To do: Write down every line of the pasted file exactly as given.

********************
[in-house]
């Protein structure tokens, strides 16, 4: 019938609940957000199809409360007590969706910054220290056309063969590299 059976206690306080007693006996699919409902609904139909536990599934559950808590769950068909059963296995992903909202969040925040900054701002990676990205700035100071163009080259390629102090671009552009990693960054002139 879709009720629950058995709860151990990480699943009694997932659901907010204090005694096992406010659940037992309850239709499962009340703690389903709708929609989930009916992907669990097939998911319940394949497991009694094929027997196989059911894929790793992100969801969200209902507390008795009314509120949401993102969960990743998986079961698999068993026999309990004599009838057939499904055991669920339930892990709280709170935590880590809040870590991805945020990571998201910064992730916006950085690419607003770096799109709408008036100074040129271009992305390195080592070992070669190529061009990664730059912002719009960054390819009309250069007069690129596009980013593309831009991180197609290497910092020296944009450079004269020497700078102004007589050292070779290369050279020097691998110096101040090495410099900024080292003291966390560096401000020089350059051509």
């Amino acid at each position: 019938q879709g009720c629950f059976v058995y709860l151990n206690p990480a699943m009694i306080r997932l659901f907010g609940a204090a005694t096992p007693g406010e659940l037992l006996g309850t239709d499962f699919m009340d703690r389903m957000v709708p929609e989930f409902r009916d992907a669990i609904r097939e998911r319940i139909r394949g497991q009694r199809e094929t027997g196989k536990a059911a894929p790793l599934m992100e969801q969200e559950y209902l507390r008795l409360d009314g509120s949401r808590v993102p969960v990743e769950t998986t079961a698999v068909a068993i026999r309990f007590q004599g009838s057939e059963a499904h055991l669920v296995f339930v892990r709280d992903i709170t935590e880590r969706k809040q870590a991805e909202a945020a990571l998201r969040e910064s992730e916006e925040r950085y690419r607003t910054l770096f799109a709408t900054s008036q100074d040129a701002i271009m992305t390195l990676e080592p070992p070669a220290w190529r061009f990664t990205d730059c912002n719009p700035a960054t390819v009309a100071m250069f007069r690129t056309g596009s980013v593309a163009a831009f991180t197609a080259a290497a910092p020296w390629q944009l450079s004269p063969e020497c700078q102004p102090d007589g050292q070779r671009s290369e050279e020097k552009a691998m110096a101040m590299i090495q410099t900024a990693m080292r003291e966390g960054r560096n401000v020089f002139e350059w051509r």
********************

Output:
[in-house]
């Protein structure tokens, strides 16, 4: 019938609940957000199809409360007590969706910054220290056309063969590299 059976206690306080007693006996699919409902609904139909536990599934559950808590769950068909059963296995992903909202969040925040900054701002990676990205700035100071163009080259390629102090671009552009990693960054002139 879709009720629950058995709860151990990480699943009694997932659901907010204090005694096992406010659940037992309850239709499962009340703690389903709708929609989930009916992907669990097939998911319940394949497991009694094929027997196989059911894929790793992100969801969200209902507390008795009314509120949401993102969960990743998986079961698999068993026999309990004599009838057939499904055991669920339930892990709280709170935590880590809040870590991805945020990571998201910064992730916006950085690419607003770096799109709408008036100074040129271009992305390195080592070992070669190529061009990664730059912002719009960054390819009309250069007069690129596009980013593309831009991180197609290497910092020296944009450079004269020497700078102004007589050292070779290369050279020097691998110096101040090495410099900024080292003291966390560096401000020089350059051509």
């Amino acid at each position: 019938q879709g009720c629950f059976v058995y709860l151990n206690p990480a699943m009694i306080r997932l659901f907010g609940a204090a005694t096992p007693g406010e659940l037992l006996g309850t239709d499962f699919m009340d703690r389903m957000v709708p929609e989930f409902r009916d992907a669990i609904r097939e998911r319940i139909r394949g497991q009694r199809e094929t027997g196989k536990a059911a894929p790793l599934m992100e969801q969200e559950y209902l507390r008795l409360d009314g509120s949401r808590v993102p969960v990743e769950t998986t079961a698999v068909a068993i026999r309990f007590q004599g009838s057939e059963a499904h055991l669920v296995f339930v892990r709280d992903i709170t935590e880590r969706k809040q870590a991805e909202a945020a990571l998201r969040e910064s992730e916006e925040r950085y690419r607003t910054l770096f799109a709408t900054s008036q100074d040129a701002i271009m992305t390195l990676e080592p070992p070669a220290w190529r061009f990664t990205d730059c912002n719009p700035a960054t390819v009309a100071m250069f007069r690129t056309g596009s980013v593309a163009a831009f991180t197609a080259a290497a910092p020296w390629q944009l450079s004269p063969e020497c700078q102004p102090d007589g050292q070779r671009s290369e050279e020097k552009a691998m110096a101040m590299i090495q410099t900024a990693m080292r003291e966390g960054r560096n401000v020089f002139e350059w051509r």